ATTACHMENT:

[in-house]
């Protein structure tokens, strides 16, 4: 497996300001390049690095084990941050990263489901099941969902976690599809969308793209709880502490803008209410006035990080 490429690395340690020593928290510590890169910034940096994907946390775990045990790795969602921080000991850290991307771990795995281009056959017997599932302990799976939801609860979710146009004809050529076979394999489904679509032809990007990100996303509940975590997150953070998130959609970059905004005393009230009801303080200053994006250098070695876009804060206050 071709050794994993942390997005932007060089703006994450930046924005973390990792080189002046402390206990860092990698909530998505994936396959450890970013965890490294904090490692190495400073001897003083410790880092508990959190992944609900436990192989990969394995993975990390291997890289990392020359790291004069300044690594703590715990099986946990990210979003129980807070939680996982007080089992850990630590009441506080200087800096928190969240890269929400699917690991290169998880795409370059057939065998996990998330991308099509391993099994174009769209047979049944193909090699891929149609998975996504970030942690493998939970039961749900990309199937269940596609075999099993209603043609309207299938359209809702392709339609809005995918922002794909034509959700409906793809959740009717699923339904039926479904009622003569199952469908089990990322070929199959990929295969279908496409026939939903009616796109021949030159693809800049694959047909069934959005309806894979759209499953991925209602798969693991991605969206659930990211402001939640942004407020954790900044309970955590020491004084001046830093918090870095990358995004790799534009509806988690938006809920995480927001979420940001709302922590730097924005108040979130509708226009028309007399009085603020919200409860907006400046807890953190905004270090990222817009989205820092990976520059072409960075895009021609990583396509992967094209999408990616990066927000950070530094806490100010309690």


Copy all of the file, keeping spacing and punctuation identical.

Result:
[in-house]
């Protein structure tokens, strides 16, 4: 497996300001390049690095084990941050990263489901099941969902976690599809969308793209709880502490803008209410006035990080 490429690395340690020593928290510590890169910034940096994907946390775990045990790795969602921080000991850290991307771990795995281009056959017997599932302990799976939801609860979710146009004809050529076979394999489904679509032809990007990100996303509940975590997150953070998130959609970059905004005393009230009801303080200053994006250098070695876009804060206050 071709050794994993942390997005932007060089703006994450930046924005973390990792080189002046402390206990860092990698909530998505994936396959450890970013965890490294904090490692190495400073001897003083410790880092508990959190992944609900436990192989990969394995993975990390291997890289990392020359790291004069300044690594703590715990099986946990990210979003129980807070939680996982007080089992850990630590009441506080200087800096928190969240890269929400699917690991290169998880795409370059057939065998996990998330991308099509391993099994174009769209047979049944193909090699891929149609998975996504970030942690493998939970039961749900990309199937269940596609075999099993209603043609309207299938359209809702392709339609809005995918922002794909034509959700409906793809959740009717699923339904039926479904009622003569199952469908089990990322070929199959990929295969279908496409026939939903009616796109021949030159693809800049694959047909069934959005309806894979759209499953991925209602798969693991991605969206659930990211402001939640942004407020954790900044309970955590020491004084001046830093918090870095990358995004790799534009509806988690938006809920995480927001979420940001709302922590730097924005108040979130509708226009028309007399009085603020919200409860907006400046807890953190905004270090990222817009989205820092990976520059072409960075895009021609990583396509992967094209999408990616990066927000950070530094806490100010309690």